The opinion of the court was delivered by: Hillman, District Judge
Presently before the Court is the motion of defendants Sylvia Hegedus, Gloria J. Hoffman, Cathy McGuire, and Lillian Swanson ("individual defendants") to dismiss all the claims of plaintiff, Cynthia Sims-Felton, against them. For the reasons expressed below, all of plaintiff's claims, even those against Showboat, will be dismissed.
I. FACTUAL BACKGROUND AND PROCEDURAL HISTORY
Plaintiff, Cynthia Sims-Felton, now appearing pro se, claims that her employer, Showboat Atlantic City Operating Company, L.L.C., operating as the Showboat Casino Hotel ("Showboat"), and her co-workers, the individual defendants, discriminated and defamed her by: (1) calling her racial slurs and making derogatory gestures, (2) falsely accusing her of making a threatening remark, (3) harassing her, (4) slandering her, and (5) giving her a poor evaluation and a union grievance write-up based on these interactions.*fn1
Showboat filed an Answer to plaintiff's Amended Complaint, but the individual defendants moved to dismiss plaintiff's claims because they argue that plaintiff's state law claims are inextricably intertwined with her union's collective bargaining agreement. As such, the individual defendants contend that plaintiff's claims are therefore preempted by Section 301 of the Labor Management Relations Act (LMRA), 29 U.S.C. § 185. The individual defendants further argue that because plaintiff's state law claims are preempted by the LMRA, she is required to first exhaust her contractually mandated grievance procedures prior to bringing suit. Because plaintiff has not alleged or otherwise demonstrated that she exhausted the union's grievance procedures before she filed suit against them, the individual defendants contend that her claims must be dismissed.
After the individual defendants filed their motion, plaintiff, without leave of court or consent by the parties, filed a Second Amended Complaint, in which she incorporated her prior Amended Complaint by reference, and added a "Section 301 Hybrid claim." After filing her opposition to the individual defendants' motion, plaintiff then sent the Court a letter, wherein she (1) purported to withdraw her claims against Showboat in order to pursue the administrative procedures of the Equal Employment Opportunity Commission (EEOC), and (2) appeared to withdraw the claims that must be brought pursuant to Section 301 of the LMRA.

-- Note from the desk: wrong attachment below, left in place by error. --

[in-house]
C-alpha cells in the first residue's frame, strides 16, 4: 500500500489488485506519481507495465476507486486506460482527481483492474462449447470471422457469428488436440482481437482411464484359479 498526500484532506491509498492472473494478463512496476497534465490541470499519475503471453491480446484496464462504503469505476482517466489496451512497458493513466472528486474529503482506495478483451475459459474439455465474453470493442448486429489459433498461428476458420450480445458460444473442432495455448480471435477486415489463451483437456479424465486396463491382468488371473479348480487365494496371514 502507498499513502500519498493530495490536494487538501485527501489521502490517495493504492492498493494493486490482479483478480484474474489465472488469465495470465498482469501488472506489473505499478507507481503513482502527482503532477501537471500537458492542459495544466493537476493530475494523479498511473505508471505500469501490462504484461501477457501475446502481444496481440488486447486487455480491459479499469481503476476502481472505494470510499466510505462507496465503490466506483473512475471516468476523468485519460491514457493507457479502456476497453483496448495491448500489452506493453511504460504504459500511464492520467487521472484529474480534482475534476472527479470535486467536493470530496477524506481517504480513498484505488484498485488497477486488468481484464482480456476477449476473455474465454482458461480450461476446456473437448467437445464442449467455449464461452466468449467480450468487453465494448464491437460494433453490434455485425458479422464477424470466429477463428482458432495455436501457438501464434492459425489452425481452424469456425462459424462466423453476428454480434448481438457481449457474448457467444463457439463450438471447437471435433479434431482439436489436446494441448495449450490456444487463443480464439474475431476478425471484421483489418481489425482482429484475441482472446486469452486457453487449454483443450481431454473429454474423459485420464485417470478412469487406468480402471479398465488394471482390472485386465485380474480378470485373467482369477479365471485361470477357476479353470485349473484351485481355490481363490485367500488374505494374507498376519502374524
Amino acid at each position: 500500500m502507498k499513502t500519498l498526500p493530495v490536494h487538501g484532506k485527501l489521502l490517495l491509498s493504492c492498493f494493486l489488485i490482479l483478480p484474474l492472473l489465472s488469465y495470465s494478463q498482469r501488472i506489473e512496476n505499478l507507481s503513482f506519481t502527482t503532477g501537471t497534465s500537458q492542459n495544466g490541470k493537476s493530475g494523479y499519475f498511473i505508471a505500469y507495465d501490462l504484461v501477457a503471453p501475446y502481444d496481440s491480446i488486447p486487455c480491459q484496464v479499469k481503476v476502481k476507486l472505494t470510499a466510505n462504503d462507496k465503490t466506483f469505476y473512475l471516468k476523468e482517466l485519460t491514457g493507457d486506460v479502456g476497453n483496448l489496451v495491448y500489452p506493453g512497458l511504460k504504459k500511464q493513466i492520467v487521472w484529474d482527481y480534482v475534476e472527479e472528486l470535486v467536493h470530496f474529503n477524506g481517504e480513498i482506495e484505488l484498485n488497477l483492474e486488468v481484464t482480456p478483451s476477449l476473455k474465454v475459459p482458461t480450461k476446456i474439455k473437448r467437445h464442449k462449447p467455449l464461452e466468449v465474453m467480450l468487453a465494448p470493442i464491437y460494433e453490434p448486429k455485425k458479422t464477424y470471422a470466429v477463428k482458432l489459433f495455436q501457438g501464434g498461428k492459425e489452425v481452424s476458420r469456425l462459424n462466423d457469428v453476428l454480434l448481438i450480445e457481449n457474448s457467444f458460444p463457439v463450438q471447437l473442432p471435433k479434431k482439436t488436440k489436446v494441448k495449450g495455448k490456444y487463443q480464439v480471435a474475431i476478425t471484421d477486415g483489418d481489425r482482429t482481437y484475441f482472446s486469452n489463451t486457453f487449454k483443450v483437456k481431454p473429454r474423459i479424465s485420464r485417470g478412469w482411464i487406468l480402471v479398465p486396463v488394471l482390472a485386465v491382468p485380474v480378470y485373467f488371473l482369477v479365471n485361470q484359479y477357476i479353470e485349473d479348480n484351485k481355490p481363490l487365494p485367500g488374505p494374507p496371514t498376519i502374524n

Finding that it was not entirely clear if plaintiff intended to voluntarily dismiss all claims against all parties, the Court issued an Order to Show Cause directing plaintiff to advise the Court whether she intended to voluntarily dismiss all claims against all parties, and if not, which claims she continued to assert against which parties. The Court also noted that plaintiff's "Second Amended Complaint" would not be considered for review because it was procedurally improper.
Plaintiff responded to the Order to Show Cause that she did not intend to voluntarily dismiss any of her claims against any of the parties. Since that time, however, plaintiff has sent two additional letters to the Court. One letter requests to add a "Section 301 Hybrid claim" to her Amended Complaint.*fn2
Plaintiff's other letter requests that the Court dismiss her discrimination claims from her Amended Complaint. The individual defendants and Showboat have challenged all of plaintiff's requests.
This action was removed to this Court pursuant to 28 U.S.C. § 1446(b). Defendant Showboat contends that this Court has original jurisdiction in this case under 28 U.S.C. § 1331 because claims in plaintiff's complaint arise under § 301 of the Labor Management Relations Act, 29 U.S.C. § 185.*fn3 This Court exercises supplemental jurisdiction over plaintiff's state law claims under 28 U.S.C. § 1367.
When considering a motion to dismiss a complaint for failure to state a claim upon which relief can be granted pursuant to Federal Rule of Civil Procedure 12(b)(6), a court must accept all well-pleaded allegations in the complaint as true and view them in the light most favorable to the plaintiff. Evancho v. Fisher, 423 F.3d 347, 351 (3d Cir. 2005). It is well settled that a pleading is sufficient if it contains "a short and plain statement of the claim showing that the pleader is entitled to relief." Fed. R. Civ. P. 8(a)(2). Under the liberal federal pleading rules, it is not necessary to plead evidence, and it is not necessary to plead all the facts that serve as a basis for the claim. Bogosian v. Gulf Oil Corp., 562 F.2d 434, 446 (3d Cir. 1977). However, "[a]lthough the Federal Rules of Civil Procedure do not require a claimant to set forth an intricately detailed description of the asserted basis for relief, they do require that the pleadings give defendant fair notice of what the plaintiff's claim is and the grounds upon which it rests." Baldwin Cnty. Welcome Ctr. v. Brown, 466 U.S. 147, 149-50 n.3 (1984)(quotation and citation omitted).
A district court, in weighing a motion to dismiss, asks "'not whether a plaintiff will ultimately prevail but whether the claimant is entitled to offer evidence to support the claim.'" Bell Atlantic v. Twombly, 550 U.S. 544, 563 n.8 (2007) (quoting Scheuer v. Rhoades, 416 U.S. 232, 236 (1974)); see also Ashcroft v. Iqbal, 556 U.S. 662, 684 (2009) ("Our decision in Twombly expounded the pleading standard for 'all civil actions' . . . ."); Fowler v. UPMC Shadyside, 578 F.3d 203, 210 (3d Cir. 2009) ("Iqbal . ...